Good morning! And to the saints at Emsworth, Glenshaw Valley, Mt. Nebo, and St. Andrew’s, a very special good morning. There are a couple things I need to tell you folks—things that my congregation already knows, but are also important to my message this morning.
For the last couple weeks, I’ve been using our reading from the prophet Ezekiel as our assurance of pardon. The words “A new heart I will give you, and a new spirit I will put within you,” really ring true for me. About two weeks ago, I went into the hospital for a heart catheterization.
My cardiologist found a 95% blockage in one of my coronary arteries and a blockage of 60-70% in another artery. At that point, the cardiologist turned the procedure over to a vascular specialist, who then placed two stents in the artery with the 95% blockage. I’ll go back in a couple weeks for the other procedure.
This whole process has been rather frightening. It started with a walk, back in June. During the walk, I felt like I had an elastic band wrapped around my chest. But I wouldn’t call it chest pain. I wasn’t short of breath. I didn’t feel pain in my left arm, or anything. Still, I went to the ER at my local hospital. The doctor there determined that I didn’t have a heart attack, but he called for more testing.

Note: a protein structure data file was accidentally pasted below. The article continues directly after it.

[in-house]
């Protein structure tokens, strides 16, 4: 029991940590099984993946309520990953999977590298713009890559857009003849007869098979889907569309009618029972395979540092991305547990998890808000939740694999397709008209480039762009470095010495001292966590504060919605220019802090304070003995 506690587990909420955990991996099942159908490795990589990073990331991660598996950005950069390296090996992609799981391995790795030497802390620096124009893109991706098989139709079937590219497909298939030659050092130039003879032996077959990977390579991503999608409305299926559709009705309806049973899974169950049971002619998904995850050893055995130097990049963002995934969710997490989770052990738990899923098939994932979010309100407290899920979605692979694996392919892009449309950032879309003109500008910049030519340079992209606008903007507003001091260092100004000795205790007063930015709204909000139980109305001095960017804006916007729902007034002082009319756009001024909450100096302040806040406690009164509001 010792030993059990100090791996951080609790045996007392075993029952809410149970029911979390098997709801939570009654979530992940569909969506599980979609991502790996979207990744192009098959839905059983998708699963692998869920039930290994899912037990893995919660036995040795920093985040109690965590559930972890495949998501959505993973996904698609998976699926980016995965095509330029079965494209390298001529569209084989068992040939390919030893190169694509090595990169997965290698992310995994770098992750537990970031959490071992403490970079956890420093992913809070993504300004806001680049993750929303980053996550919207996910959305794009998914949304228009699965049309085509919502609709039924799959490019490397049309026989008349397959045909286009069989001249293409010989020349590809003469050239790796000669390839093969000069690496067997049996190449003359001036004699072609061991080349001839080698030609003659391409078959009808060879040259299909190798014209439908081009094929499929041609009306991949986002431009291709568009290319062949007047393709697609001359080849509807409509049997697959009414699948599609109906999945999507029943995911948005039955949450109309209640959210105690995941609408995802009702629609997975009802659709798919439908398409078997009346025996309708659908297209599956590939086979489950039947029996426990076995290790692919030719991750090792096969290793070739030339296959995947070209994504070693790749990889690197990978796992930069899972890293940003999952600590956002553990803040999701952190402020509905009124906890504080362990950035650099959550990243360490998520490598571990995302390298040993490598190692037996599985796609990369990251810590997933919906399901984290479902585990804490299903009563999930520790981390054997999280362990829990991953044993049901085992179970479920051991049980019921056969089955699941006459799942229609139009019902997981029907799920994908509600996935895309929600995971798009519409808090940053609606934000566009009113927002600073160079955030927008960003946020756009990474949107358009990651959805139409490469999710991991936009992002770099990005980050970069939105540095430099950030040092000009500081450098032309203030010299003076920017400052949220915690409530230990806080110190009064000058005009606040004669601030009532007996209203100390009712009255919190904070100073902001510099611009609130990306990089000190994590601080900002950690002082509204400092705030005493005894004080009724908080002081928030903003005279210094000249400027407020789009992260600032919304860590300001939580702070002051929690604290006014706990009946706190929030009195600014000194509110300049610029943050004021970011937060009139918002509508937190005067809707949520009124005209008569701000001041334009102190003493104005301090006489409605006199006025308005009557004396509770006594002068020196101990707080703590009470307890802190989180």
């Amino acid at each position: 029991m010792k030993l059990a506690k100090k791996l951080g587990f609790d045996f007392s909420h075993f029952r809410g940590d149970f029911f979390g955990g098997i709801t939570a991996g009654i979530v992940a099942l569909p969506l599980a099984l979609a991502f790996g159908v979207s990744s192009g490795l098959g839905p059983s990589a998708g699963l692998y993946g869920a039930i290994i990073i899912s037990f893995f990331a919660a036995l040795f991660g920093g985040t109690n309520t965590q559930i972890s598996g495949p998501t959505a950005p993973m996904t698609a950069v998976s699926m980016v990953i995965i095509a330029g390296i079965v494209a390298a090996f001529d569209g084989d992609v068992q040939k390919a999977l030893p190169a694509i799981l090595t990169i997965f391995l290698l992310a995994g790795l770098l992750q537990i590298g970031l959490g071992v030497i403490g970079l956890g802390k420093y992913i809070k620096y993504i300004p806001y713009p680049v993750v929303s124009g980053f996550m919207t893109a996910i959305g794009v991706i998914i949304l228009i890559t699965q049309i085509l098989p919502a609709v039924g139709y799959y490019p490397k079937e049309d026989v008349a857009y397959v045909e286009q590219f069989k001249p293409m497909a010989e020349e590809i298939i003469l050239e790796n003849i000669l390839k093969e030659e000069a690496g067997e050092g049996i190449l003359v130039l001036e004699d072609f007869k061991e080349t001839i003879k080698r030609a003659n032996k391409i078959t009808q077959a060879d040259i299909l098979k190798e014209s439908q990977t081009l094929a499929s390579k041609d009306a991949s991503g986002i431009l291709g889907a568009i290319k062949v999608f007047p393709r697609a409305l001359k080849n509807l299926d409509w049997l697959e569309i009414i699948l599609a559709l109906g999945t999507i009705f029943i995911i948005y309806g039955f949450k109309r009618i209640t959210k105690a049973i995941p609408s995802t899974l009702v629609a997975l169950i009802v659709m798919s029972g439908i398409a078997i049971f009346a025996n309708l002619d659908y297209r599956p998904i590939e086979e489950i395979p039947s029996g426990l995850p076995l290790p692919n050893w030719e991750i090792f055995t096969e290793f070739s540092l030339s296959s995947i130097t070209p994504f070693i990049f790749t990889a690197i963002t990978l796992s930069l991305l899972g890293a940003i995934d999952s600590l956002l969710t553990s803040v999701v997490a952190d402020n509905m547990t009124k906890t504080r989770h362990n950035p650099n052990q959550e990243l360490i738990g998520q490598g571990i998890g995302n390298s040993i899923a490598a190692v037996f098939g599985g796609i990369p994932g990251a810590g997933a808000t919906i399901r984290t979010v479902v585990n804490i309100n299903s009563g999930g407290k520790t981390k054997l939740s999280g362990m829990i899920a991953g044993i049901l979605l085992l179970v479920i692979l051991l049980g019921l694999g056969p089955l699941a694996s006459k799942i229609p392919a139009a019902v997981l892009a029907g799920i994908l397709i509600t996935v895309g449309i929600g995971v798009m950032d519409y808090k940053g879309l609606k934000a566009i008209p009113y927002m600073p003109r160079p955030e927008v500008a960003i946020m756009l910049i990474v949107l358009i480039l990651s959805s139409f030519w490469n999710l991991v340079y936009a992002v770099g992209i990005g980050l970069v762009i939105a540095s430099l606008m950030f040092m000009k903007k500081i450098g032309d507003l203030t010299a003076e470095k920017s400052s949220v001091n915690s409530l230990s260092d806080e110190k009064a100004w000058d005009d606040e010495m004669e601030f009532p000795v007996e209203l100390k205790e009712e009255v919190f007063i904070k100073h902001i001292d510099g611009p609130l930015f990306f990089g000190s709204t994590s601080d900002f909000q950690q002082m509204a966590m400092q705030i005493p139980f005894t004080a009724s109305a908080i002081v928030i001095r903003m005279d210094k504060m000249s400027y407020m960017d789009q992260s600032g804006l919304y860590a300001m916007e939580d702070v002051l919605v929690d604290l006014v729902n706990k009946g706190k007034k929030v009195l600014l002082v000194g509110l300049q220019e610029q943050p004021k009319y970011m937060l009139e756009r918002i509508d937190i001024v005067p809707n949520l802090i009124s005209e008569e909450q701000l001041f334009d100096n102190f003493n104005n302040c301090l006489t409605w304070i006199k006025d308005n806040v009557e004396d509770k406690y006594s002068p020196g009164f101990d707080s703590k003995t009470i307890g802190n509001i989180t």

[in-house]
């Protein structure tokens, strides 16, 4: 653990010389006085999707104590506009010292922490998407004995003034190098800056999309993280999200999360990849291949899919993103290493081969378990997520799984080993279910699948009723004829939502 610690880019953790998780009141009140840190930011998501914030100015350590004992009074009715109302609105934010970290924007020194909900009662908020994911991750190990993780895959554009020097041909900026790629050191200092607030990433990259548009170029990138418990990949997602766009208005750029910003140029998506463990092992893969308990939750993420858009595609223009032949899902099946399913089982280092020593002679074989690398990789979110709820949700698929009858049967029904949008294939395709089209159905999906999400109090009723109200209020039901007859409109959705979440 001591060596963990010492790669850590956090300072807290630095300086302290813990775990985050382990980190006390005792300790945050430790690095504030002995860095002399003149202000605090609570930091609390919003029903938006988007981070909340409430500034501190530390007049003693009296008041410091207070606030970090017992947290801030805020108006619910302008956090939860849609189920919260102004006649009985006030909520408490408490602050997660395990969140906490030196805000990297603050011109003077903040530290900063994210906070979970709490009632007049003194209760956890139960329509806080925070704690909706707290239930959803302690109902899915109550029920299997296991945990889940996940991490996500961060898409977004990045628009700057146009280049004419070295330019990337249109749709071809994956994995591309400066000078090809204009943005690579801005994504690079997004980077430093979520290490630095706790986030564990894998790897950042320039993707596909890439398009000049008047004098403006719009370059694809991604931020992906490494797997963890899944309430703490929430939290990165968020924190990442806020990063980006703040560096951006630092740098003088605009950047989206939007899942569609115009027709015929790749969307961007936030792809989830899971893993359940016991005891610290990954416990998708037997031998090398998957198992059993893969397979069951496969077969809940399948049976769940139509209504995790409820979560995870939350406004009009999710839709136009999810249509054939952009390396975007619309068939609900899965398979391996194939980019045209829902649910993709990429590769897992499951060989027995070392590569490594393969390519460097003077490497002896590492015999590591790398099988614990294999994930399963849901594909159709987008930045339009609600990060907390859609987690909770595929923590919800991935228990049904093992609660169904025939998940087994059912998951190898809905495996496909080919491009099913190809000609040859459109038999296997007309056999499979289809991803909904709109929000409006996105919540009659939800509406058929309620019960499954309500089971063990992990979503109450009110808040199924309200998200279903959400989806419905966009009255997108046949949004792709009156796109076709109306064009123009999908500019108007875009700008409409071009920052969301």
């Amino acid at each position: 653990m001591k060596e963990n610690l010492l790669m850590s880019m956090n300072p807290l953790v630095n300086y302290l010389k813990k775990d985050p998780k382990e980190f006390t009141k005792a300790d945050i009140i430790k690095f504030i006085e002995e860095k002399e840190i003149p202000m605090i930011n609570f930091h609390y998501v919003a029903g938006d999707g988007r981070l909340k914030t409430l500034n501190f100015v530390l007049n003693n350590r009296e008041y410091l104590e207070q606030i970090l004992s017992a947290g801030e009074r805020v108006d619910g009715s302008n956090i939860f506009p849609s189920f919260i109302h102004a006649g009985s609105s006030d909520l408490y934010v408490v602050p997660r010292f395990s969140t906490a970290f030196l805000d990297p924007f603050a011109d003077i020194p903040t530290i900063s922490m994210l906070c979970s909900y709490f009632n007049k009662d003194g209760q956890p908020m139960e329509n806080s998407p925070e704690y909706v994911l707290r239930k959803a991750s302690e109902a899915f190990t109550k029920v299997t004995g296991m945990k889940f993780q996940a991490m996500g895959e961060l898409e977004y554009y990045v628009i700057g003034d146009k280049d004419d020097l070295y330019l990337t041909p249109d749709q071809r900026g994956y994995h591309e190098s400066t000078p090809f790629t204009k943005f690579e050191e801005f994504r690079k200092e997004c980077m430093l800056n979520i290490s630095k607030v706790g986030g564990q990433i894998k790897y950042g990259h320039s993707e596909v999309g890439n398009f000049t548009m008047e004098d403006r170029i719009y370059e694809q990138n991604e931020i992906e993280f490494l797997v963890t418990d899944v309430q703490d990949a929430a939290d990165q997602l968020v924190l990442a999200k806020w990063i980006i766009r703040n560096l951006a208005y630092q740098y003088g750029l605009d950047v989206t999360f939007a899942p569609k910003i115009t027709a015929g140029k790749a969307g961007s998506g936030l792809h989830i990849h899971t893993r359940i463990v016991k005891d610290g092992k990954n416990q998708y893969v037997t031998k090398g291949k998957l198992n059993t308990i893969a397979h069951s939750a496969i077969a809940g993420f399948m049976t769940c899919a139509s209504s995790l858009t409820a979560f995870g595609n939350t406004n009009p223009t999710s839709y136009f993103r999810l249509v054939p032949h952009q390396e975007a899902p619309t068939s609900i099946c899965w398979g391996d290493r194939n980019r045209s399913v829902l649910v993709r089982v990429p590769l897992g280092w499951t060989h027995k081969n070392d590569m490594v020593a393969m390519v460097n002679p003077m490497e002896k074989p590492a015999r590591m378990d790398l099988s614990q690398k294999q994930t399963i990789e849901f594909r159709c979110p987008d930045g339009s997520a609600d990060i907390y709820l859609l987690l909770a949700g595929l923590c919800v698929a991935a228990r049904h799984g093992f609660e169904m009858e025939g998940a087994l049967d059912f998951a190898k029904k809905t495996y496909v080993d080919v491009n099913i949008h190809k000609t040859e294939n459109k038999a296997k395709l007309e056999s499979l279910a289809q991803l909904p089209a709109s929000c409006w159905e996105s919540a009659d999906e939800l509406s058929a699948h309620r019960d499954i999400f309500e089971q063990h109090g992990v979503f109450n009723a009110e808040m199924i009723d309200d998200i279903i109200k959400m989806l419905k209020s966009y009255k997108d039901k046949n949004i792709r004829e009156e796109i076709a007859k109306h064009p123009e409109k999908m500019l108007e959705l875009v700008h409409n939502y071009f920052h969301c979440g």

“How bad could it be?” I thought. I only felt the symptoms one time. And I didn’t feel that bad. Of course, I only learned that my artery was 95% blocked after I got the stents. It was bad. Very bad. I didn’t have a heart attack, but I could have. It was a close call. It’s actually a little more frightening in hindsight.
I knew I needed to make lifestyle changes before all of this happened. I’m overweight. I eat too much and I exercise too little. All of that got worse during the quarantine. And I have a family history of heart disease: my dad died from a heart attack at the age of 69. His father died from cirrhosis and heart disease at the age of 63. My other grandfather died from a heart attack—his second—at the age of 51.
I’m 48. I eat too much and I exercise too little.